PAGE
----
There was a time, you young people out there, when Sunday was just Football Day.
America had worked all week, drank a little too much on Friday night, did the chores and mowed the lawn on Saturday, and was all set for a peaceful Sunday watching big men smash into each other. Football Sunday brought the entire family together, as well as friends near and far and, sometimes, the whole neighborhood.
Sadly, all that is gone. Now, there's politics in everything. (And one other thing, young people: Hollywood award shows, they used to be just that, awards, nothing else. Once upon a time, the best supporting actress just thanked everyone who helped her win the award, she didn't lecture America about blood diamonds.)
As politics has been infused into nearly every aspect of life, sports has held out the longest. Most of those involved in the games that America watches know that viewers want a break from the world — which means no politics. Even the athletes used to steer clear of politics, choosing to let their skills on the field of play speak for them.
But politics, like kudzu, has invaded everything, and sports has finally fallen. The new slogan for NFL Sunday will now be: "Are you ready for some politics!?"
The whole mess exploded on Saturday. President Trump took to Twitter to disinvite Stephen Curry and the Golden State Warriors from visiting the White House amid reports the NBA champs were having a team meeting to decide whether or not to go. The mess spiraled. The whole team decided not to come. NBA stars took to Twitter to fire back.
Then Trump called out the NFL players who disrespect America during the National Anthem. That brought more reaction from athletes and owners. A major league baseball player, apparently upset that no one was talking about them, even took a knee during the Anthem.
Now, let's keep this all in perspective. Nearly 50 years ago, President Richard Nixon invited sports teams to the White House. Did they all — every player — agree with Nixon, support the Vietnam War? Did they for Ronald Reagan? George Bush? Barack Obama?
Of course not. But they went to the White House because the president invited them. They were civil, adult, mature. And when the president invites you to the White House, you go.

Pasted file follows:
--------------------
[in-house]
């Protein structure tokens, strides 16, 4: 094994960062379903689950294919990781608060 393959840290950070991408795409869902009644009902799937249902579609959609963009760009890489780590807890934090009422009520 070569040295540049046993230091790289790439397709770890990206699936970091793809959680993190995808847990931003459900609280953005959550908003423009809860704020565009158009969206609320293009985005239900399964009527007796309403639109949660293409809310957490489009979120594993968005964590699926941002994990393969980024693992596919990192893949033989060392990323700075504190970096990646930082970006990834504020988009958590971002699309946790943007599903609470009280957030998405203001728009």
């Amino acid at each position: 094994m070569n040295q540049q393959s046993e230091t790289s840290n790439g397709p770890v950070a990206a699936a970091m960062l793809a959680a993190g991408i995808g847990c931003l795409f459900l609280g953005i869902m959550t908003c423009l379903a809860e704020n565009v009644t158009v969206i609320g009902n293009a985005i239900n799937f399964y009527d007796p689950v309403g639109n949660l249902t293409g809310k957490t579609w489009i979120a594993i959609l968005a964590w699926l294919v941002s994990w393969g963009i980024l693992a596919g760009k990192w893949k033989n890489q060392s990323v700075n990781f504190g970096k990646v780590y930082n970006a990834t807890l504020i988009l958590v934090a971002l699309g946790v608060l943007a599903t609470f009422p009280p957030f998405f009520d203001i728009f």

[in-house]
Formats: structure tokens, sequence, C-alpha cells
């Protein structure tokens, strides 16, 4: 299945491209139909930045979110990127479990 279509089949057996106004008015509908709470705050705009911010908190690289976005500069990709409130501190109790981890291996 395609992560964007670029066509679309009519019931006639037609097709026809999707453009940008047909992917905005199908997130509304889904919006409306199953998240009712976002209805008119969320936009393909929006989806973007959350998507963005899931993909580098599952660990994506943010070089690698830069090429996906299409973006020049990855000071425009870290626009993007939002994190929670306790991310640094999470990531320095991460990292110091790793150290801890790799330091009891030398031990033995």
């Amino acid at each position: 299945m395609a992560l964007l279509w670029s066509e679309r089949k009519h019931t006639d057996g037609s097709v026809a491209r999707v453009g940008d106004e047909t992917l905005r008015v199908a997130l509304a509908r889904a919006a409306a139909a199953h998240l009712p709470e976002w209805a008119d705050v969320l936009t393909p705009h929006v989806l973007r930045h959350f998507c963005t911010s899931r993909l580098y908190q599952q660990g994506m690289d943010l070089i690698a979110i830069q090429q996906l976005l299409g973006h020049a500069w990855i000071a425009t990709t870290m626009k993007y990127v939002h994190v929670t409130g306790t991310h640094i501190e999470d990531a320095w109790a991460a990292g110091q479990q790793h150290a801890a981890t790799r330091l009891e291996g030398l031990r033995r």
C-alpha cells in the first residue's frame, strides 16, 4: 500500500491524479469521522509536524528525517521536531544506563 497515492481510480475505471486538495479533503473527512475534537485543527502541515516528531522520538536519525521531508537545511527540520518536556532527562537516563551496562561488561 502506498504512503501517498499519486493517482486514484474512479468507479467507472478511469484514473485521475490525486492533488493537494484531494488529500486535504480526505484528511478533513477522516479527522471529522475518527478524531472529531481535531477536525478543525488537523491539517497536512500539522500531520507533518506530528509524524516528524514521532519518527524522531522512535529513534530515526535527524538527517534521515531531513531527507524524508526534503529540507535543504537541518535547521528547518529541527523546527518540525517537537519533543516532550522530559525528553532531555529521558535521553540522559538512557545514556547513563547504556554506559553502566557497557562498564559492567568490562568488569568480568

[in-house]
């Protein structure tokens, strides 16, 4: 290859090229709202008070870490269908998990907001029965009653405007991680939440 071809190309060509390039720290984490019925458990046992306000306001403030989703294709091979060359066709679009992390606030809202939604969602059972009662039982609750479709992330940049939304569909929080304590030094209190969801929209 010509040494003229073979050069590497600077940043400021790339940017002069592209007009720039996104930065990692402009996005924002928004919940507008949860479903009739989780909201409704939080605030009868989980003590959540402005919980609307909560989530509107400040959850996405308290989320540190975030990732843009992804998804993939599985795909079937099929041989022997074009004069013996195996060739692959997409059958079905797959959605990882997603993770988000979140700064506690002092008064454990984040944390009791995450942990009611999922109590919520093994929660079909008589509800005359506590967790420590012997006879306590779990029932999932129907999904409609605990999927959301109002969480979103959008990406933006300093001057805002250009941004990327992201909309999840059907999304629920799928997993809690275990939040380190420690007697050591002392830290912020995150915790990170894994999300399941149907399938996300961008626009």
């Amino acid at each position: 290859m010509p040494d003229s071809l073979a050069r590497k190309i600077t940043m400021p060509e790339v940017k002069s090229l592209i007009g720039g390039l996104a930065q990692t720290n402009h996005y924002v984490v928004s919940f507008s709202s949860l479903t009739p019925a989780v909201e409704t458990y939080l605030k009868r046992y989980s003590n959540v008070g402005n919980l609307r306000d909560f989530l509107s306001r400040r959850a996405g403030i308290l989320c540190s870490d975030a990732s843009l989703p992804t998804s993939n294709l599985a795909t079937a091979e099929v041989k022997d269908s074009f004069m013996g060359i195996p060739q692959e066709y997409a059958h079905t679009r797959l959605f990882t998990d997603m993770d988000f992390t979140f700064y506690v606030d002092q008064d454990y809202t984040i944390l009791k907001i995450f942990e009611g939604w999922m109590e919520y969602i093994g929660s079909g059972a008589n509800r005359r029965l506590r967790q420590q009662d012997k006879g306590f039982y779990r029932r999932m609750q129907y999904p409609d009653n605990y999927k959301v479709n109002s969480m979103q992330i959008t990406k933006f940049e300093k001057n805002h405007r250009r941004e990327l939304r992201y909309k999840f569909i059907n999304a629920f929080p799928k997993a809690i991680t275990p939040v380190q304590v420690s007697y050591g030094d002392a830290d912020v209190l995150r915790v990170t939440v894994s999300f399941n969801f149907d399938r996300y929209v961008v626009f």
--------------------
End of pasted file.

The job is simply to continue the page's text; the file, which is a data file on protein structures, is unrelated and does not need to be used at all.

So here's the big point: There's no place for politics in sports. None. Zero. Zip.
Sports is, for the viewer, an escape from the real world, where we can watch finely tuned athletes play a game at the very highest level. No viewer cares a whit whether Bryce Harper agrees with the president on trade tariffs — nor should they. It's a game — just play it (and make millions while you do it).
So, how all of this should have gone down is simple: Sports teams should have nixed any protest in the bud. Colin Kaepernick wants to protest against police brutality by refusing to stand during the National Anthem? Fired — with a simple message from the owners: You can do whatever you want on your time, but don't bring it to the stadium.
You think you could show up to work tomorrow, carry an upside-down flag back and forth on the sidewalk in front of your office? You'd be canned faster than Kaepernick checks his email each morning to see if he got a job. And rightly so: You're supposed to be working. You can, of course, do whatever you like once you're off the clock.
But the owners don't care about the people who pay their salaries — you. New England Patriots owner Robert Kraft released a statement Sunday, saying, "Our players are intelligent, thoughtful and care deeply about our community and I support their right to peacefully affect social change and raise awareness in a manner that they feel is most impactful."
So do we all. Just take it off the field. Sunday is sacred: Just play ball.
And the NFL thinks politics seeping into football is perfectly fine. Commissioner Roger Goodell on Saturday said Trump's "divisive comments" reveal an "unfortunate lack of respect" for the NFL.
Today, on Football Sunday, expect players in nearly every NFL game to take a knee during the National Anthem — the childish Trump has dared them, and they'll act like children, too, and do it. The guys who should be telling us stats during the game will be talking politics, and across America, the peaceful bond of Sunday football will be broken by a political discussion.
And that's just wrong. You can have everything else, politics, just leave us Sunday afternoon.